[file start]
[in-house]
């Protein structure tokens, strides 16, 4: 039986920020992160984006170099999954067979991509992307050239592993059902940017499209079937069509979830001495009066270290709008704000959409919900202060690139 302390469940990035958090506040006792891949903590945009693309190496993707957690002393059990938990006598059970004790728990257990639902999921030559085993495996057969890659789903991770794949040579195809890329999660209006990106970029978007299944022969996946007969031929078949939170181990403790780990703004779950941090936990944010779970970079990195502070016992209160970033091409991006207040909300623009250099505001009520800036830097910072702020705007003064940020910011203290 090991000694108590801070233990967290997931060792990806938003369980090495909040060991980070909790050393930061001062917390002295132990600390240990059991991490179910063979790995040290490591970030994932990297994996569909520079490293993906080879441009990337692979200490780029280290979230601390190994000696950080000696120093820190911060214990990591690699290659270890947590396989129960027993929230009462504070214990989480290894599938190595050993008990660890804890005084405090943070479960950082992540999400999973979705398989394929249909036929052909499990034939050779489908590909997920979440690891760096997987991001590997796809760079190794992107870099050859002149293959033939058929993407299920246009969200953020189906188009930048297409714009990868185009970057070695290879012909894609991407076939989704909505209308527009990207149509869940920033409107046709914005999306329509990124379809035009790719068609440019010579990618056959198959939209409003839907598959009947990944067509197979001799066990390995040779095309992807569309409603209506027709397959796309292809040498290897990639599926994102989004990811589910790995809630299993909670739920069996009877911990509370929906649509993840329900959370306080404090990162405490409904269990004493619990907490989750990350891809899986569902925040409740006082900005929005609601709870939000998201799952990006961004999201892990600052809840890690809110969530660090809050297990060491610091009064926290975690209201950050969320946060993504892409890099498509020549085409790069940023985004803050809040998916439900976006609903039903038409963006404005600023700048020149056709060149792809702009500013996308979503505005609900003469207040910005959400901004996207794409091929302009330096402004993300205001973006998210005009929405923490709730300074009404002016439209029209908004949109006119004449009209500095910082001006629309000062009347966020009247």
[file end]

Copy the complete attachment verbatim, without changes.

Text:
[in-house]
């Protein structure tokens, strides 16, 4: 039986920020992160984006170099999954067979991509992307050239592993059902940017499209079937069509979830001495009066270290709008704000959409919900202060690139 302390469940990035958090506040006792891949903590945009693309190496993707957690002393059990938990006598059970004790728990257990639902999921030559085993495996057969890659789903991770794949040579195809890329999660209006990106970029978007299944022969996946007969031929078949939170181990403790780990703004779950941090936990944010779970970079990195502070016992209160970033091409991006207040909300623009250099505001009520800036830097910072702020705007003064940020910011203290 090991000694108590801070233990967290997931060792990806938003369980090495909040060991980070909790050393930061001062917390002295132990600390240990059991991490179910063979790995040290490591970030994932990297994996569909520079490293993906080879441009990337692979200490780029280290979230601390190994000696950080000696120093820190911060214990990591690699290659270890947590396989129960027993929230009462504070214990989480290894599938190595050993008990660890804890005084405090943070479960950082992540999400999973979705398989394929249909036929052909499990034939050779489908590909997920979440690891760096997987991001590997796809760079190794992107870099050859002149293959033939058929993407299920246009969200953020189906188009930048297409714009990868185009970057070695290879012909894609991407076939989704909505209308527009990207149509869940920033409107046709914005999306329509990124379809035009790719068609440019010579990618056959198959939209409003839907598959009947990944067509197979001799066990390995040779095309992807569309409603209506027709397959796309292809040498290897990639599926994102989004990811589910790995809630299993909670739920069996009877911990509370929906649509993840329900959370306080404090990162405490409904269990004493619990907490989750990350891809899986569902925040409740006082900005929005609601709870939000998201799952990006961004999201892990600052809840890690809110969530660090809050297990060491610091009064926290975690209201950050969320946060993504892409890099498509020549085409790069940023985004803050809040998916439900976006609903039903038409963006404005600023700048020149056709060149792809702009500013996308979503505005609900003469207040910005959400901004996207794409091929302009330096402004993300205001973006998210005009929405923490709730300074009404002016439209029209908004949109006119004449009209500095910082001006629309000062009347966020009247």